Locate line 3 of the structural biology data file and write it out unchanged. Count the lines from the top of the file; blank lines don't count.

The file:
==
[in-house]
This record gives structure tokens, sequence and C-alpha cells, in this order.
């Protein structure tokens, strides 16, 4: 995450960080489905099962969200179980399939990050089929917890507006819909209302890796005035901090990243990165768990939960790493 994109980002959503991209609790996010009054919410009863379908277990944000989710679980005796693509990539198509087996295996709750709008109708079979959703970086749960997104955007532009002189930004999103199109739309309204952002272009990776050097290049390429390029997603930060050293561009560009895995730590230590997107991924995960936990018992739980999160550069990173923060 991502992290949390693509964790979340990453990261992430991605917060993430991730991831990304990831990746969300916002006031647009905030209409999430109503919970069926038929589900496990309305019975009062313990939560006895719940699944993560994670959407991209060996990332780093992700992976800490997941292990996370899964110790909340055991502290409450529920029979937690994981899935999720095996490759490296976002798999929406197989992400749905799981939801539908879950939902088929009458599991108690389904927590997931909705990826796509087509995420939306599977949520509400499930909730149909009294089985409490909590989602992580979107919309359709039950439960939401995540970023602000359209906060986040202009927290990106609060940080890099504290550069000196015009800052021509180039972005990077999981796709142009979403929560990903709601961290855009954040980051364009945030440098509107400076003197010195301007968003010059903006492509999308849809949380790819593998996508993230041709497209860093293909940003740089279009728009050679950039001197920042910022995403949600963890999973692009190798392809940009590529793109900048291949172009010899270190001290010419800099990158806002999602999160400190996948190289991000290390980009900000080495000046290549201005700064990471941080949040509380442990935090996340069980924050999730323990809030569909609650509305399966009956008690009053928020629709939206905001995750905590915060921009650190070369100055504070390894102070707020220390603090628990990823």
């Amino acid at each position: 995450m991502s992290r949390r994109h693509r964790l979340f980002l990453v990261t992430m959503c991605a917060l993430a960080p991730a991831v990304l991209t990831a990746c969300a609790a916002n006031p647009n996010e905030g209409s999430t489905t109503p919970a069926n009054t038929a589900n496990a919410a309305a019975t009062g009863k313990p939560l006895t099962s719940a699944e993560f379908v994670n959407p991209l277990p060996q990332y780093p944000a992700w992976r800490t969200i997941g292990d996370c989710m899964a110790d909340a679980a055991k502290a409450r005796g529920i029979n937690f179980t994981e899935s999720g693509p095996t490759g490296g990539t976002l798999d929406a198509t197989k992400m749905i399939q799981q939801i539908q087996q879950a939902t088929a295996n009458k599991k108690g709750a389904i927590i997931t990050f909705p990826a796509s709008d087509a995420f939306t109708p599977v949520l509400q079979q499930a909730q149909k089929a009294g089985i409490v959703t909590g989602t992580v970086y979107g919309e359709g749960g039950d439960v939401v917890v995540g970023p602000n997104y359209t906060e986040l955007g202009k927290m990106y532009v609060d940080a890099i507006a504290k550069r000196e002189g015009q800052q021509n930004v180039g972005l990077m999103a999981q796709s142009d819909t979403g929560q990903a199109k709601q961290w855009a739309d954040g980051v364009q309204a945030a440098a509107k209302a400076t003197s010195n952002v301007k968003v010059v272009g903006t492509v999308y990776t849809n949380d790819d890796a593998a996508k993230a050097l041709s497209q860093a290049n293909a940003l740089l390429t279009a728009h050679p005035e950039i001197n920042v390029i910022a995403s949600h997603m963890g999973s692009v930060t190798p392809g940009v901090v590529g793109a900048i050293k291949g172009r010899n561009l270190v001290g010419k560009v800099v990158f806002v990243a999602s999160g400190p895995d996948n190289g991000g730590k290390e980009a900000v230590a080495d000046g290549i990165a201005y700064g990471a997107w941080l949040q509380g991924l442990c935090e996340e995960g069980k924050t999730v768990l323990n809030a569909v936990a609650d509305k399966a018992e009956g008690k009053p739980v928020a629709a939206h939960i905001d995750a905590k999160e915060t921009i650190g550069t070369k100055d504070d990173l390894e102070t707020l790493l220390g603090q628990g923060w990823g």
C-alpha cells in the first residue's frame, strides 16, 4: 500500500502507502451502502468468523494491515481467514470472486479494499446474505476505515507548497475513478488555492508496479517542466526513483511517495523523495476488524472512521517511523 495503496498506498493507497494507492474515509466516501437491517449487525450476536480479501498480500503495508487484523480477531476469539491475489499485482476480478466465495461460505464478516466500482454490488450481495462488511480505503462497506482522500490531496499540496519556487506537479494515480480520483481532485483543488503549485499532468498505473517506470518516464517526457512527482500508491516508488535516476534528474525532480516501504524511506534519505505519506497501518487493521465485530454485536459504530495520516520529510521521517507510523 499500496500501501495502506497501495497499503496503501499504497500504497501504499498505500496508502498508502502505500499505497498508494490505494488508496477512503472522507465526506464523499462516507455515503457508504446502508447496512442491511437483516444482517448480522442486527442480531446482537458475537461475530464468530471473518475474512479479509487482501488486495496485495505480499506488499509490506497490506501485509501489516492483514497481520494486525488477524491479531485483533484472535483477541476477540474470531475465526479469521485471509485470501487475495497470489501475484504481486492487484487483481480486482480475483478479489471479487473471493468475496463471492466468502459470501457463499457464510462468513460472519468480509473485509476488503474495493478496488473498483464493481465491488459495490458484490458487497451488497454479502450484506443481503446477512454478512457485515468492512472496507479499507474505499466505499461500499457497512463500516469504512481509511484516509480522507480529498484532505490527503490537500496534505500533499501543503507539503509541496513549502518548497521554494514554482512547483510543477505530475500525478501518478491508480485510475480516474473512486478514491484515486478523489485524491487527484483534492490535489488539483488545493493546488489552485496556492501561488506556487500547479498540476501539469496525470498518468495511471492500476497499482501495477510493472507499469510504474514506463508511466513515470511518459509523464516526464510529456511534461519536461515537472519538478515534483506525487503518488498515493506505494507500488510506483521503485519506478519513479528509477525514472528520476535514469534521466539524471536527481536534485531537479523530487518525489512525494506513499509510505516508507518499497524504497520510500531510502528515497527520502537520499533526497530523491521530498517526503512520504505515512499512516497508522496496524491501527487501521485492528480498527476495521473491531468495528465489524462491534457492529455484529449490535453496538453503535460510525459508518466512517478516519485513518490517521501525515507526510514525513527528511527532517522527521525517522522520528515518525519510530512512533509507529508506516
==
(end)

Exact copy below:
């Protein structure tokens, strides 16, 4: 995450960080489905099962969200179980399939990050089929917890507006819909209302890796005035901090990243990165768990939960790493 994109980002959503991209609790996010009054919410009863379908277990944000989710679980005796693509990539198509087996295996709750709008109708079979959703970086749960997104955007532009002189930004999103199109739309309204952002272009990776050097290049390429390029997603930060050293561009560009895995730590230590997107991924995960936990018992739980999160550069990173923060 991502992290949390693509964790979340990453990261992430991605917060993430991730991831990304990831990746969300916002006031647009905030209409999430109503919970069926038929589900496990309305019975009062313990939560006895719940699944993560994670959407991209060996990332780093992700992976800490997941292990996370899964110790909340055991502290409450529920029979937690994981899935999720095996490759490296976002798999929406197989992400749905799981939801539908879950939902088929009458599991108690389904927590997931909705990826796509087509995420939306599977949520509400499930909730149909009294089985409490909590989602992580979107919309359709039950439960939401995540970023602000359209906060986040202009927290990106609060940080890099504290550069000196015009800052021509180039972005990077999981796709142009979403929560990903709601961290855009954040980051364009945030440098509107400076003197010195301007968003010059903006492509999308849809949380790819593998996508993230041709497209860093293909940003740089279009728009050679950039001197920042910022995403949600963890999973692009190798392809940009590529793109900048291949172009010899270190001290010419800099990158806002999602999160400190996948190289991000290390980009900000080495000046290549201005700064990471941080949040509380442990935090996340069980924050999730323990809030569909609650509305399966009956008690009053928020629709939206905001995750905590915060921009650190070369100055504070390894102070707020220390603090628990990823």